The New Computer Museum collects, preserves and exhibits a wide variety of innovative computer interfaces ranging from the most historic to the latest and greatest (i.e. Oculus Rift, Gear VR, Leap Motion etc.) The collection evolved as an extension of Mary Hopper’s long term interest in both making and teaching about immersive experiences. Since the collection has grown over the course of thirty years, it now also illustrates how computer interfaces and immersive technologies evolved over time. The collection is specifically intended to demonstrate how some technologies used together can be even more immersive and actually approach the experience of “presence.”
Sensorama & Wishful Thinking
1957 saw the launch of Morton Heilig’s (1926-1997) Sensorama machine – a multi-sensory “Experience Theatre” that combined stereoscopic visuals with physical sensations. Known as one of the earliest examples of multimodal technology, ‘Father of Virtual Reality’ Heilig produced five immersive experiences for the simulator. A single user could spend two minutes and a token to enjoy wide-angled stereoscopic visuals, stereo sound, motion, wind and scent, triggered by tracks in the film, all from the comfort of the included chair. To capture the specialist footage, Morton developed a side-by-side dual film 35mm 3-D motion picture camera, with capacity for two 400 ft magazines. This camera was small enough to be hand-held.
Like many other immersive media enthusiasts, Mary Hopper was initially inspired by Morton Heilig’s theoretical and technical vision of total experience that he embodied in his Sensorama machine. Here is a YouTube video of him doing a demonstration of it.
Morton Heilig’s Sensorama (Interview).mov
Theoretically, at least from looking at some sites still lurking on the web, it is still for sale! Now, if only we had 1.5 million!
Virtual Reality History
The entrance to the exhibit will include a brief and basic introduction to the history of virtual reality and related environments. For example, here is a rare video of the first head-mounted display that was created by Ivan Sutherland at MIT in the 1960s. It will be shown on a screen next to a brief explanation of they significance of it.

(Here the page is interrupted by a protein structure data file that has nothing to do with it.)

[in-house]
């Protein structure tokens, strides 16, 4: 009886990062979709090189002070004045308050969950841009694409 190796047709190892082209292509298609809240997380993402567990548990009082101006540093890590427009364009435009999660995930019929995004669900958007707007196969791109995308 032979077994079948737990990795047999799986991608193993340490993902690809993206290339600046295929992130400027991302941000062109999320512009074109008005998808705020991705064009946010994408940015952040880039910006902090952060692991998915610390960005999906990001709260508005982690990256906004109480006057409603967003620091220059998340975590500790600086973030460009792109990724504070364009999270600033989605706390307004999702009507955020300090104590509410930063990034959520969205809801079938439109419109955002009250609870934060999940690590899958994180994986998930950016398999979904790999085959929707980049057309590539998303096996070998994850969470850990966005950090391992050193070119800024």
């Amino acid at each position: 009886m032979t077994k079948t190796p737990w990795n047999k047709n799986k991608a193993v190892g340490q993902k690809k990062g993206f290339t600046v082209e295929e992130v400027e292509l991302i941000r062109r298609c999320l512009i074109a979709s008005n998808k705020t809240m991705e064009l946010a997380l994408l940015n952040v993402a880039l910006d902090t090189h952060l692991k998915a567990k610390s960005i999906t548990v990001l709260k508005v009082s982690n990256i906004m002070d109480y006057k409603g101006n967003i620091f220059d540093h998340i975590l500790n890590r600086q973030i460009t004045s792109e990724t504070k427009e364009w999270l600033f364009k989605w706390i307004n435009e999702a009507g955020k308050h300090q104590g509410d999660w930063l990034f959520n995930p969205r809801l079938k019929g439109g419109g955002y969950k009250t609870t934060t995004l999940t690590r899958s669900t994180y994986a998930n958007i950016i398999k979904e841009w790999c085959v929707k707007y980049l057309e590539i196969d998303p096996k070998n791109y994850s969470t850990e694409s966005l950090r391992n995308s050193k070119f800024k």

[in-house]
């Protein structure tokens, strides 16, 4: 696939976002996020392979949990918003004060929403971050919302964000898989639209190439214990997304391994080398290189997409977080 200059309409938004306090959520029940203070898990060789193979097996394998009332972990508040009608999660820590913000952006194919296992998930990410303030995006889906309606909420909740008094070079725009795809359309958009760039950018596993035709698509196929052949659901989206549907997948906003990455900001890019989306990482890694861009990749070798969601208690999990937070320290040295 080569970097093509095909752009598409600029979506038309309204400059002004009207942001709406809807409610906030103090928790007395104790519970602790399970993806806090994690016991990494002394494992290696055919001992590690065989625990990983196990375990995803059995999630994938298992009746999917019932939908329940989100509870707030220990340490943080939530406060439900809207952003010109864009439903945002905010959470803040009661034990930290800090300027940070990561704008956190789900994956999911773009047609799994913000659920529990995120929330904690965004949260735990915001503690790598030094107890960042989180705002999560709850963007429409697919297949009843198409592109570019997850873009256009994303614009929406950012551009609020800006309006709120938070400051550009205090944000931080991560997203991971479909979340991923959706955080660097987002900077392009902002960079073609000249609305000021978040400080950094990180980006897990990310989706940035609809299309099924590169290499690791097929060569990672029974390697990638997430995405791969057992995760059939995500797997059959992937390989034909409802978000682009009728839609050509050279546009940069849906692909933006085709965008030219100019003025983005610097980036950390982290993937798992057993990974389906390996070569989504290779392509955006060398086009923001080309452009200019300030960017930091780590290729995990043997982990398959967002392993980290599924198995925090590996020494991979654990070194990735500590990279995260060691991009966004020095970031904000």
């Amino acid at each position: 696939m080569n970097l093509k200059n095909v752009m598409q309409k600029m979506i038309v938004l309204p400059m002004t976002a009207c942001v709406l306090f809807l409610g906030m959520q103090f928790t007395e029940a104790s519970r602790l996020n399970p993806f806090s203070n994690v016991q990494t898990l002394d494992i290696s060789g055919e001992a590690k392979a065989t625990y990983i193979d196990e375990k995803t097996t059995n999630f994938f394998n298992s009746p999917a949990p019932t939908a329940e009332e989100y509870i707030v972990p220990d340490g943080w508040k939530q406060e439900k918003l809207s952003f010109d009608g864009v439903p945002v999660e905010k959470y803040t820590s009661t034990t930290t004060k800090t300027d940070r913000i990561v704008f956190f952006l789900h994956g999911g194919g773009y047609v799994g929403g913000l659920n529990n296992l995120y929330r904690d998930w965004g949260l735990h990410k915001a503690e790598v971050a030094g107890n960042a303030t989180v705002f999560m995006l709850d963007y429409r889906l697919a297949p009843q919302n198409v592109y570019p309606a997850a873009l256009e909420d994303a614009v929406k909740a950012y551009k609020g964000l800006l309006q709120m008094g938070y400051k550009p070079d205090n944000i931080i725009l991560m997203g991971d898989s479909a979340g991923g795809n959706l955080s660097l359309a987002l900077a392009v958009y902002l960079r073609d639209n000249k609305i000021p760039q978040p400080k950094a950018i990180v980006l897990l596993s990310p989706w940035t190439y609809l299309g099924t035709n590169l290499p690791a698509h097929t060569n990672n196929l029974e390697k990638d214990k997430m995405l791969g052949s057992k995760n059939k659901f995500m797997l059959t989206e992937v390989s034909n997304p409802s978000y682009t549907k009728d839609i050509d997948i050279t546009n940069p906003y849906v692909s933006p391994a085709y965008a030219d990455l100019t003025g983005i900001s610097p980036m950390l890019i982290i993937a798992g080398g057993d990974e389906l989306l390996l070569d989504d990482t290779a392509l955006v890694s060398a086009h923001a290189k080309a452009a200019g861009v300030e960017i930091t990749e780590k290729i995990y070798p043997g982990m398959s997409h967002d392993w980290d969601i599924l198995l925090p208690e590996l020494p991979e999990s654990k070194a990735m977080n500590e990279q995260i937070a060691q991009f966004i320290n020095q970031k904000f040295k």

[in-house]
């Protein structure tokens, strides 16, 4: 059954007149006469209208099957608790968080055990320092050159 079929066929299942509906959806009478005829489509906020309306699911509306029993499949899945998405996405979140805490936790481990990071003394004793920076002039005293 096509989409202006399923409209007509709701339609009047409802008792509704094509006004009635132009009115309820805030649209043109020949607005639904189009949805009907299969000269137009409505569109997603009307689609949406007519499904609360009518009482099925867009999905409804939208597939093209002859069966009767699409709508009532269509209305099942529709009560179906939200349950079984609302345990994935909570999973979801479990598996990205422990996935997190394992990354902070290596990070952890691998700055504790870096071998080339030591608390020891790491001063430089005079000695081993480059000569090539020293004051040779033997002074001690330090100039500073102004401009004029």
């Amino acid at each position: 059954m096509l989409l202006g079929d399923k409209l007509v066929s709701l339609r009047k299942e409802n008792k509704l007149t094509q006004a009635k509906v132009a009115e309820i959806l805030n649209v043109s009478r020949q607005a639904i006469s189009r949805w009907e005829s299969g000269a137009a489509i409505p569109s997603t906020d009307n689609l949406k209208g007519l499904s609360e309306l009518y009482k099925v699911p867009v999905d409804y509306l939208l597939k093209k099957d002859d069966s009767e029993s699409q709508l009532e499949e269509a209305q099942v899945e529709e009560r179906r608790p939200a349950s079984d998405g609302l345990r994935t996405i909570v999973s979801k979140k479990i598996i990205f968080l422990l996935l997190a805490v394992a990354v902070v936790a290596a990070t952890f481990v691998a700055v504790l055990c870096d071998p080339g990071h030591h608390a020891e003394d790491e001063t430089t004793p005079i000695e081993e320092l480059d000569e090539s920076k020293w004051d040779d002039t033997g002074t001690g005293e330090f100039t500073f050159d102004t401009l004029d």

First Head-mounted display (1965) The Sword of Damocles
Here is a link to the original article by Sutherland about his work with head-mounted displays.
A Head-Mounted Three Dimensional Display (Ivan E. Sutherland, University of Utah)
Here are two other useful resources that will be used to inform the exhibit’s content.
Virtual Reality: History (NCSA)
The Rise and Fall and Rise of Virtual Reality (The Verge)
Digital Den’s Collection
Much of the collection and exhibits in this area are still being developed and used by Mary Hopper’s company Digital Den (the primary sponsor and developer of the New Computer Museum).
Here is a YouTube video of one of Digital Den’s more popular exhibits entitled May the Force be with You which includes a number of innovative and affordable natural user interfaces (Leap Motion, Mindwave etc.).
Here is a gallery of just some of the rest of the collection which includes a mix of both vintage and current products.
Cosma 3D Experience Gallery
Digital Den has also produced another virtual gallery and accompanying web site entitled Cosma 3D, which is an interface to a directory of the best 3D and VR content available right now. One useful feature of the site, which is essentially a sister site to this New Computer Museum site, is that it has pages dedicated to each of the types of head-mounted displays (HMDs) that are in the collection that Digital Den shares with the New Computer Museum.
You can find out more about this particular area by referring to Digital Den’s web site.
MacKenzie, I. S. (1995). Input devices and interaction techniques for advanced computing. In W. Barfield, & T. A. Furness III (Eds.), Virtual environments and advanced interface design, pp. 437-470. Oxford, UK: Oxford University Press.